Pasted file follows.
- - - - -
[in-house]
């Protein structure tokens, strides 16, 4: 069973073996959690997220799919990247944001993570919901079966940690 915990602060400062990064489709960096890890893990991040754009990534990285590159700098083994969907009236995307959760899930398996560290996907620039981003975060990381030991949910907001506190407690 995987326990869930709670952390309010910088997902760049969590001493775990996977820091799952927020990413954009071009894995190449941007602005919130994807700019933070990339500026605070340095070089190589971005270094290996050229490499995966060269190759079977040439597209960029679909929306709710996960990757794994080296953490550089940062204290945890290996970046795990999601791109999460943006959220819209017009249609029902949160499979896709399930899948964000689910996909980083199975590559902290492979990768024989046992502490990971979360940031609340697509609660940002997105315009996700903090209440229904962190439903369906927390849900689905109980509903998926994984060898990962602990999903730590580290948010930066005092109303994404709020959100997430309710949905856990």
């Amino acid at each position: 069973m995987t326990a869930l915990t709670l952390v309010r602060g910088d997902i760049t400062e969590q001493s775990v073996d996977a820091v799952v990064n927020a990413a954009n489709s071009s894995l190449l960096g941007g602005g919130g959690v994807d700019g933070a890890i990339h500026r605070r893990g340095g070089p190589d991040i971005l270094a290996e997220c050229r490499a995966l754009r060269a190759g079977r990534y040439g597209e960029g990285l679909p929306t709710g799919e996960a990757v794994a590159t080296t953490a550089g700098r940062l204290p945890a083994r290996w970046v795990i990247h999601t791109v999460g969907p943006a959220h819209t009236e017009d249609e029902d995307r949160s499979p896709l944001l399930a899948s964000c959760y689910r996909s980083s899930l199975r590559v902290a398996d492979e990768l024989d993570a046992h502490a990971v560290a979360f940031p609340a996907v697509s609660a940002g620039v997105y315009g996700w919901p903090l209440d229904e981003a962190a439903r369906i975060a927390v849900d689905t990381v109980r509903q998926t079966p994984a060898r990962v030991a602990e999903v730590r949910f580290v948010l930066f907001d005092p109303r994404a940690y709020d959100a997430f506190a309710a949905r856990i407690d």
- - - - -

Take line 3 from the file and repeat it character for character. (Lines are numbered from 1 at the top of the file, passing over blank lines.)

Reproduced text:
């Amino acid at each position: 069973m995987t326990a869930l915990t709670l952390v309010r602060g910088d997902i760049t400062e969590q001493s775990v073996d996977a820091v799952v990064n927020a990413a954009n489709s071009s894995l190449l960096g941007g602005g919130g959690v994807d700019g933070a890890i990339h500026r605070r893990g340095g070089p190589d991040i971005l270094a290996e997220c050229r490499a995966l754009r060269a190759g079977r990534y040439g597209e960029g990285l679909p929306t709710g799919e996960a990757v794994a590159t080296t953490a550089g700098r940062l204290p945890a083994r290996w970046v795990i990247h999601t791109v999460g969907p943006a959220h819209t009236e017009d249609e029902d995307r949160s499979p896709l944001l399930a899948s964000c959760y689910r996909s980083s899930l199975r590559v902290a398996d492979e990768l024989d993570a046992h502490a990971v560290a979360f940031p609340a996907v697509s609660a940002g620039v997105y315009g996700w919901p903090l209440d229904e981003a962190a439903r369906i975060a927390v849900d689905t990381v109980r509903q998926t079966p994984a060898r990962v030991a602990e999903v730590r949910f580290v948010l930066f907001d005092p109303r994404a940690y709020d959100a997430f506190a309710a949905r856990i407690d």